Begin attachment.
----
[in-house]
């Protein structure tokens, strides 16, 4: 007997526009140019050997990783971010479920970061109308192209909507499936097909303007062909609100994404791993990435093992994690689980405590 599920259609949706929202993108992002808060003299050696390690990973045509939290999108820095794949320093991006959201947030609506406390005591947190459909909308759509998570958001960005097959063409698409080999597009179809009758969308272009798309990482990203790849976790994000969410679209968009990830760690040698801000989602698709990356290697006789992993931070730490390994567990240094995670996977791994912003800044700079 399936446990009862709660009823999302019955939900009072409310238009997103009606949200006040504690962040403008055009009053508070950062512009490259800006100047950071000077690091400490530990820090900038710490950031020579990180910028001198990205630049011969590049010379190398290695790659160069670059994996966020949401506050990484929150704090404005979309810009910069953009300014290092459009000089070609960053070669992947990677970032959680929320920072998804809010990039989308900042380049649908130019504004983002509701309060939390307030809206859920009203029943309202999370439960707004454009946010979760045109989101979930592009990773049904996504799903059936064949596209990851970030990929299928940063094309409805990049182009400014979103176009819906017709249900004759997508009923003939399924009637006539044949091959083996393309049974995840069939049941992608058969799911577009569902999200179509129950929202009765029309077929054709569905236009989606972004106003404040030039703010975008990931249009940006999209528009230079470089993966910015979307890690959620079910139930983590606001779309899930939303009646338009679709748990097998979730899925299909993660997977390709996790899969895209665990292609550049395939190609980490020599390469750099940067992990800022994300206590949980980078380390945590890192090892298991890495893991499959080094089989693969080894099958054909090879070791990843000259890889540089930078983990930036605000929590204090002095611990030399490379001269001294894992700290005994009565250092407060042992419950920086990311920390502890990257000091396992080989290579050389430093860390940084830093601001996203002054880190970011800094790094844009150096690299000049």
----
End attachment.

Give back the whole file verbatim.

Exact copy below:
[in-house]
């Protein structure tokens, strides 16, 4: 007997526009140019050997990783971010479920970061109308192209909507499936097909303007062909609100994404791993990435093992994690689980405590 599920259609949706929202993108992002808060003299050696390690990973045509939290999108820095794949320093991006959201947030609506406390005591947190459909909308759509998570958001960005097959063409698409080999597009179809009758969308272009798309990482990203790849976790994000969410679209968009990830760690040698801000989602698709990356290697006789992993931070730490390994567990240094995670996977791994912003800044700079 399936446990009862709660009823999302019955939900009072409310238009997103009606949200006040504690962040403008055009009053508070950062512009490259800006100047950071000077690091400490530990820090900038710490950031020579990180910028001198990205630049011969590049010379190398290695790659160069670059994996966020949401506050990484929150704090404005979309810009910069953009300014290092459009000089070609960053070669992947990677970032959680929320920072998804809010990039989308900042380049649908130019504004983002509701309060939390307030809206859920009203029943309202999370439960707004454009946010979760045109989101979930592009990773049904996504799903059936064949596209990851970030990929299928940063094309409805990049182009400014979103176009819906017709249900004759997508009923003939399924009637006539044949091959083996393309049974995840069939049941992608058969799911577009569902999200179509129950929202009765029309077929054709569905236009989606972004106003404040030039703010975008990931249009940006999209528009230079470089993966910015979307890690959620079910139930983590606001779309899930939303009646338009679709748990097998979730899925299909993660997977390709996790899969895209665990292609550049395939190609980490020599390469750099940067992990800022994300206590949980980078380390945590890192090892298991890495893991499959080094089989693969080894099958054909090879070791990843000259890889540089930078983990930036605000929590204090002095611990030399490379001269001294894992700290005994009565250092407060042992419950920086990311920390502890990257000091396992080989290579050389430093860390940084830093601001996203002054880190970011800094790094844009150096690299000049």